In Hyper Sentinel, the “3-lives + continues” legacy of the arcades is replaced by a contemporary regenerating health and checkpoint system. We have found that even the most dedicated retro fanatics, who appreciate the arcade influences of Hyper Sentinel the most, did not notice or care that this is fundamentally different from the arcade classics of yesteryear. Checkpoints are now an expectation.
Following the success of our Kickstarter campaign, we’ve also been able to add Survival and Boss Run modes, in addition to the core Arcade more, and have included 60 medals for players to complete in modern, meta-game style. These allow the player to choose different goals while adding replay appeal to the experience, again a modern expectation amongst all generations of gamer.
Finally, just because you’ve been inspired by the past, that doesn’t mean you can’t look to the future. For Hyper Sentinel, we teamed up with the Mixer team at Microsoft to implement a cutting edge MixPlay mode – the worlds first interactive livestream arcade game.
If you are considering a retro aesthetic for the graphics, make sure you are doing so for the right reason. In Hyper Sentinel, the 8-bit visual influence is not just a stylistic choice – the high contrast, crisp pixel art style has been specifically tailored to aid readability when enemies are flying at you thick and fast.
And if you do decide to give your Neo-Retro game a classic look, that doesn’t mean you should stick religiously to the technical constraints of a bygone era. Keep the style, but ditch the limitations.
Hyper Sentinel is like 8-bit on steroids. As you might expect, it runs at as blistering 60fps in 4K resolution, but we are also filling the screen with enemies, spectacular bosses, and explosive lighting effects which would not be even remotely possible on actual 8-bit hardware.
The general principles in Mark Brown’s Shovel Knight video provided an excellent starting point, and if you are developing a Neo-Retro game, I’d strongly recommend watching it.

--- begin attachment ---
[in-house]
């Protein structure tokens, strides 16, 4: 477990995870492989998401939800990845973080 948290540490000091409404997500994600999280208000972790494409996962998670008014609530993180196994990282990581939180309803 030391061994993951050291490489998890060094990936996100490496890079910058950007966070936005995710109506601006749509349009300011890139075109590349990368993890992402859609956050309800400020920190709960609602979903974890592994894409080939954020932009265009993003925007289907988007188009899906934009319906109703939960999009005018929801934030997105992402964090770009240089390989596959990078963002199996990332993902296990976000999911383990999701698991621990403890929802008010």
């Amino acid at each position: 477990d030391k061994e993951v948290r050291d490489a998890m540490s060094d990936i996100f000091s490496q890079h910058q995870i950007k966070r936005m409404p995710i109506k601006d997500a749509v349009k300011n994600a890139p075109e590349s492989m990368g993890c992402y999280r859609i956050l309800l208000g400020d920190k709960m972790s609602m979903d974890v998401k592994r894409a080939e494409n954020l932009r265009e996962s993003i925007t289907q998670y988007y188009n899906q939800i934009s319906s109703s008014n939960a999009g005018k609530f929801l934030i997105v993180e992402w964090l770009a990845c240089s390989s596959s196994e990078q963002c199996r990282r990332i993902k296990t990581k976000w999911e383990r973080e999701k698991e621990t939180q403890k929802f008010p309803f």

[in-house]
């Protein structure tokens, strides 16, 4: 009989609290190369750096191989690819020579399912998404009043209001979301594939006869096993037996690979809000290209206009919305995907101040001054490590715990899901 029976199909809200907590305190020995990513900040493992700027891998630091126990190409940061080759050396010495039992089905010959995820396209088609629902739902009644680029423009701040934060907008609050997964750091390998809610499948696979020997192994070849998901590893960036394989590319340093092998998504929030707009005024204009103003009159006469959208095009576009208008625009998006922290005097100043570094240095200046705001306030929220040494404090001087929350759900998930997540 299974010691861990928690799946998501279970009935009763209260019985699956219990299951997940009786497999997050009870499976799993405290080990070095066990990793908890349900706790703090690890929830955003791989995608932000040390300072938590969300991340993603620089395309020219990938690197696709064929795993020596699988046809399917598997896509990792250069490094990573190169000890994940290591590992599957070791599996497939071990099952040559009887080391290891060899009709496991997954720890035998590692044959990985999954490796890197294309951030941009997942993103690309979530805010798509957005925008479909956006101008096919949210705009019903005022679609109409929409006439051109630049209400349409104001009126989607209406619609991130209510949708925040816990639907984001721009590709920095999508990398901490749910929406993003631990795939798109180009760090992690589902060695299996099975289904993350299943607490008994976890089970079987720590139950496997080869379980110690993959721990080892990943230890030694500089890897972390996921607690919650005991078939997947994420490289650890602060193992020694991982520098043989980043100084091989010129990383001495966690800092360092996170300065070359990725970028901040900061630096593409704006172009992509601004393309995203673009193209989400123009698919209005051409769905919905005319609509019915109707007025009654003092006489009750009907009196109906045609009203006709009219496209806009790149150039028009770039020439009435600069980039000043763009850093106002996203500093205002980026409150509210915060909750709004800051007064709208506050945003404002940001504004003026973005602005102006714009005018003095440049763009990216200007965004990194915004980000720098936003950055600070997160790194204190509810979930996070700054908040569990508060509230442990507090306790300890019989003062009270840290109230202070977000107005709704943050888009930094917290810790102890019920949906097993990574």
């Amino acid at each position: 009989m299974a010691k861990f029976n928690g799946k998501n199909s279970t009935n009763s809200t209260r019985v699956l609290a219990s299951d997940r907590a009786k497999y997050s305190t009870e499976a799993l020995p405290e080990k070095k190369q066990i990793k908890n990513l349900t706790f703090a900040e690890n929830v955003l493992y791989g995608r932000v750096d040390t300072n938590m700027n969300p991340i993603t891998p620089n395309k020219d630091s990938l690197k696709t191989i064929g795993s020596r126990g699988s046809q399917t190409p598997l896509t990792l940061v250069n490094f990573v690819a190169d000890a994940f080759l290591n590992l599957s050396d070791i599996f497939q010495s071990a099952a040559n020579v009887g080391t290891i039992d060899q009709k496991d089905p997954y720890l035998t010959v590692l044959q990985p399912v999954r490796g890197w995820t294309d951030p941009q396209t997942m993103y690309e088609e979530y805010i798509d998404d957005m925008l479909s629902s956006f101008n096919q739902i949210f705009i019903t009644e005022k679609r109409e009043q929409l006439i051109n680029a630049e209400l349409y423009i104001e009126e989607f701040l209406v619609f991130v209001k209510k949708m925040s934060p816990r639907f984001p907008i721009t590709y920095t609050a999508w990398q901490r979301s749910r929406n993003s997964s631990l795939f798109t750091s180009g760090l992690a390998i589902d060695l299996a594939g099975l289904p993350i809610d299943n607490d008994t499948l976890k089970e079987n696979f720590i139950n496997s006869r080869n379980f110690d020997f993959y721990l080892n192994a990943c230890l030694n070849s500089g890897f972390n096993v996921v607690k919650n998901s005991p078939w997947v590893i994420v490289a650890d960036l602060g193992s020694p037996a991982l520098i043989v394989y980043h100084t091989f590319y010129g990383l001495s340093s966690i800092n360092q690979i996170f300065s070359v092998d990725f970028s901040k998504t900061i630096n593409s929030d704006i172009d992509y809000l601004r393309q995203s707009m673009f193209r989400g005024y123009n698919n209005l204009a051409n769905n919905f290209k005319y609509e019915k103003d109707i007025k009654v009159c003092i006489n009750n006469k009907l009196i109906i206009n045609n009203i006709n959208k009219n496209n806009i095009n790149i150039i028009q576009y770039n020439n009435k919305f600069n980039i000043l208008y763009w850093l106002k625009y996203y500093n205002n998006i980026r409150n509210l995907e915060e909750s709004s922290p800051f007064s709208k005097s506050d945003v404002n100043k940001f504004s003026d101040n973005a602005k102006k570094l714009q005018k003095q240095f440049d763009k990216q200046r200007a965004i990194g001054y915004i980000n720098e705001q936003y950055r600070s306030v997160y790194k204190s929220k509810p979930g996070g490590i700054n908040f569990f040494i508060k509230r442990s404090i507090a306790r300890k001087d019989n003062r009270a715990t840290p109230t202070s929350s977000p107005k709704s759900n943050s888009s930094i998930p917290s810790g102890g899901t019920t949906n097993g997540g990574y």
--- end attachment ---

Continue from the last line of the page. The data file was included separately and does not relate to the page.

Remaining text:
However, Shovel Knight is a platformer, not a shoot ‘em up, so for Hyper Sentinel, the next step was to drill down into these principles to determine a checklist of crucial criteria specifically for Neo-Retro shooters. We divided this checklist into two categories; Neo, where we were considering the contemporary angle and Retro, were we were considering nostalgia; the yin and yang of our Neo-Retro philosophy. It included the following:
Having embraced the Neo-Retro philosophy in development, we began to explore how it could also influence our marketing and PR.
The USB Cassette pre-order edition of Hyper Sentinel, conceived as a reward for our successful Kickstarter campaign, is itself the epitome of Neo-Retro. An authentic cassette jewel case houses an authentic cassette inlay and an authentic cassette shell, but the magnetic tape inside has been replaced with an eight-gigabyte USB drive packed with special features and bonus extras, including several Neo-Retro game demos from other Indie developers. It was a huge success on Kickstarter, and never fails to delight the punters when we show it off at expos.
Even the Kickstarter stretch goals were conceived from a Neo-Retro point of view. Although we knew the CRT, C64 and Spectrum graphics modes would capture the nostalgic hearts of our backers, Survival Mode and Boss Run Mode, two contemporary gameplay options, had to come first, because they were a crucial for delivering the depth and variety which modern players expect.
Identifying Neo-Retro as a distinct genre and applying its principles to Hyper Sentinel has provided the framework for our entire production process. The payoff has been most apparent when exhibiting at expos, where we have found a diverse audience engaging with the game enthusiastically.
One gentleman, passing our stand with his young son, was drawn to Hyper Sentinel because it reminded him of the classics he played in his youth. He drooled over the USB Cassette and beamed when we showed him our collection of original Hewson games and signed copies of Sinclair User. His son, on the other hand, wasn’t particularly interested in any of that. He simply sat down to play Hyper Sentinel and set about beating the day’s top score.
When the pair returned for a second time later that afternoon, the father gestured to his son, who had jumped back into Hyper Sentinel enthusiastically, and said to me “he actually came here today to play Minecraft, but Hyper Sentinel is his favourite game of the show”.
Hyper Sentinel was brought to life by the passion of the retro gaming community, but if by embracing a Neo-Retro philosophy we can also engage a new generation of players, we will be satisfied indeed.